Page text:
Cat Allergy More Likely If Kitty Is In Bedroom

Cat allergy
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Do you love cats but are afraid you might develop a cat allergy? If adding a cat to your family is on your wish list, you might want to keep kitty out of your bedroom, according to a team of European researchers.

Here kitty, kitty

Cat ownership (or being a pet/cat parent) beats dog ownership in the United States. According to the American Pet Products Association 2011-2012 National Pet Owners Survey, there are approximately 86.4 million owned cats in the United States, compared with 78.2 million owned dogs.

Although a higher percentage of households have a dog rather than a cat (39% vs 33%), cat owners tend to have more than one cat (2.2 average) while dog owners lean toward having one (1.69 average), which explains the apparent discrepancy in the statistics.

In a new study conducted at the University of Verona in Verona, Italy, researchers evaluated data concerning cat-specific immunoglobulin E (IgE) measurements taken from participants of the European Community Respiratory Health Survey (ECRHS) from 1991 through 1993. The Survey was for asthma.

Immunoglobulin E is one of five subclasses of antibodies, which are proteins that attack antigens such as allergens. IgE antibodies are found in the lungs and are associated primarily with allergic reactions to environmental antigens such as pet dander and pollen.

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In the follow-up ECRHS II study (1999-2002), researchers measured cat-specific IgE in 6,292 participants and followed them for an average of 8.6 years for the purpose of determining the risk of new sensitization to cats related to changes in cat ownership.

Of the 6,292 volunteers, 4,468 did not have a cat before or after the study period, 473 had a cat only at the beginning of the study, 651 made a cat part of their household during the follow-up, and 700 had a cat both before and after the study period.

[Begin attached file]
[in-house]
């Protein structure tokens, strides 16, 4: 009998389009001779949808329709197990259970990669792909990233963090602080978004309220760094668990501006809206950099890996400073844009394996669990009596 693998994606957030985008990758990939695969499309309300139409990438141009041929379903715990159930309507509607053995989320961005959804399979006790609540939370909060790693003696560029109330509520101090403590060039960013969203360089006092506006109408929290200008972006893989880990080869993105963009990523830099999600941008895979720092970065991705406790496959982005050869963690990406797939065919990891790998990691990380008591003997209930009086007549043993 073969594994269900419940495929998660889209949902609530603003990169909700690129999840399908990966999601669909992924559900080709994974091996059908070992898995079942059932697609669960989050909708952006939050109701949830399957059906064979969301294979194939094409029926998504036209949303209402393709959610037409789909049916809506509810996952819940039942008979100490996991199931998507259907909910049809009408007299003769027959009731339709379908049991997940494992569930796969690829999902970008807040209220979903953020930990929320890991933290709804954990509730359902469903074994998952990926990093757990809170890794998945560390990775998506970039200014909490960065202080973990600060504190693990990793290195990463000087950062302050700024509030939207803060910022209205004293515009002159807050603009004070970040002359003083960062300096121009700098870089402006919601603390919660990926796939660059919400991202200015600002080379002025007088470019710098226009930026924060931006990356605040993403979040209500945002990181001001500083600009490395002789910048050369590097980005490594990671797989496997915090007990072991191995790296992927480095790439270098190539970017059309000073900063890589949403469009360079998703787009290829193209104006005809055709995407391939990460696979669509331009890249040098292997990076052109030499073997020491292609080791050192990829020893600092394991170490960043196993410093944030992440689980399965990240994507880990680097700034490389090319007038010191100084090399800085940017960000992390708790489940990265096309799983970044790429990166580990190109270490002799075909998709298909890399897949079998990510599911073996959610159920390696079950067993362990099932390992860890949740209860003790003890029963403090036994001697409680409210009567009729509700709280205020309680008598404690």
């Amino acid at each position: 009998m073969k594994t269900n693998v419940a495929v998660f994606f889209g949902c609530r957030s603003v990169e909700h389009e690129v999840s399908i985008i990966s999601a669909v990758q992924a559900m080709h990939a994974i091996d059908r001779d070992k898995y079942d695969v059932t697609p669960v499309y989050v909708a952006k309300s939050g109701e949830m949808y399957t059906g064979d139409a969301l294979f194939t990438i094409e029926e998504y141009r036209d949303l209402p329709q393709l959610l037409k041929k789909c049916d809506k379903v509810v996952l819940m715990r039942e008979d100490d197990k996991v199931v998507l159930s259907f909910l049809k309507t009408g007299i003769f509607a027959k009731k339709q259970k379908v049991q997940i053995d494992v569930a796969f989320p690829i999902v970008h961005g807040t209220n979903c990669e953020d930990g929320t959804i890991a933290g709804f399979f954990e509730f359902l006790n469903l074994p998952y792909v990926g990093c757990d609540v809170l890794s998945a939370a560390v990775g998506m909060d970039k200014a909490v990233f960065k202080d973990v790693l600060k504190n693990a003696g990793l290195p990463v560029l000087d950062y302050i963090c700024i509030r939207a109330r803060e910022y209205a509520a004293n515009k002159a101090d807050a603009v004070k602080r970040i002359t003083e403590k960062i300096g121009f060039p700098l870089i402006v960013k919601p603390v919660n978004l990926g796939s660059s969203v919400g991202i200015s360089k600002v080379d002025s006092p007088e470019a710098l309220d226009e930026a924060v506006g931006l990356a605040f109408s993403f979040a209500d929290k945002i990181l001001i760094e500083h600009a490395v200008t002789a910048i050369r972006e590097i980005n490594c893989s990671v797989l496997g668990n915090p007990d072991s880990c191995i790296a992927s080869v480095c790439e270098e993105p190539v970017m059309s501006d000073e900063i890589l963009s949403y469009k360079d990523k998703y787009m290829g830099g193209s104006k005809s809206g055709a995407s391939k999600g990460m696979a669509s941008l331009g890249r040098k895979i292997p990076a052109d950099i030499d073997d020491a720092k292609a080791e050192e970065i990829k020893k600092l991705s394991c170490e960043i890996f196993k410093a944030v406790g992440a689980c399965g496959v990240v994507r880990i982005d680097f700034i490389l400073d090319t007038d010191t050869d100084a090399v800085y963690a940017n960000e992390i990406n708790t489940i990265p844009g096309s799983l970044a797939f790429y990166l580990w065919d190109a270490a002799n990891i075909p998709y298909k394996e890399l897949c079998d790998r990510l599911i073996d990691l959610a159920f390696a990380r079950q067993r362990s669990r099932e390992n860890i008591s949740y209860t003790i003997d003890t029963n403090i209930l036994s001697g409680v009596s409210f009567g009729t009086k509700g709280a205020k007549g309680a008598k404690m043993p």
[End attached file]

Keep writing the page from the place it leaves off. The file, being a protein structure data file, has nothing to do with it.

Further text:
Overall findings of the study

The overall findings were

  • The cat was allowed in the bedroom by 94.3% of the participants who had a cat both before and after the surveys and by 92.5% of people who acquired a cat during the follow-up
  • Two-thirds of people who got rid of their cat between surveys had allowed the cat to be in the bedroom
  • A total of 231 people (3.7%) developed a sensitivity to cat dander during the follow-up period
  • Individuals who acquired a cat during the follow-up period had nearly twice the risk of developing cat allergy compared with those without a cat at both surveys
  • Presence of a pre-existing allergy to other substances increased the risk of developing a cat allergy
  • A history of nasal allergies, asthma, and eczema increased the risk of developing a cat allergy
  • Having had a cat during childhood helped protect adults from developing a cat allergy

Perhaps the most surprising finding was that none of the adults who acquired a cat but did not allow the cat in the bedroom became sensitive to cat dander during the follow-up period. However, 61 of the 1,262 (4.8%) people who let their kitty into the bedroom did become sensitive to cat dander.

Although the authors warn that their study only evaluated people at two points in time and therefore their findings regarding having a cat and developing sensitization or cat allergy are not conclusive, the results do suggest that welcoming a cat into your homewhen you are an adult may not pose an allergy problem, especially if kitty is not allowed in the bedroom.

SOURCES:
American Pet Products Association
Olivieri M et al. Journal of Allergy and Clinical Immunology 2011; doi:10.1016/j.jaci.2011.10.044

Picture credit: Author

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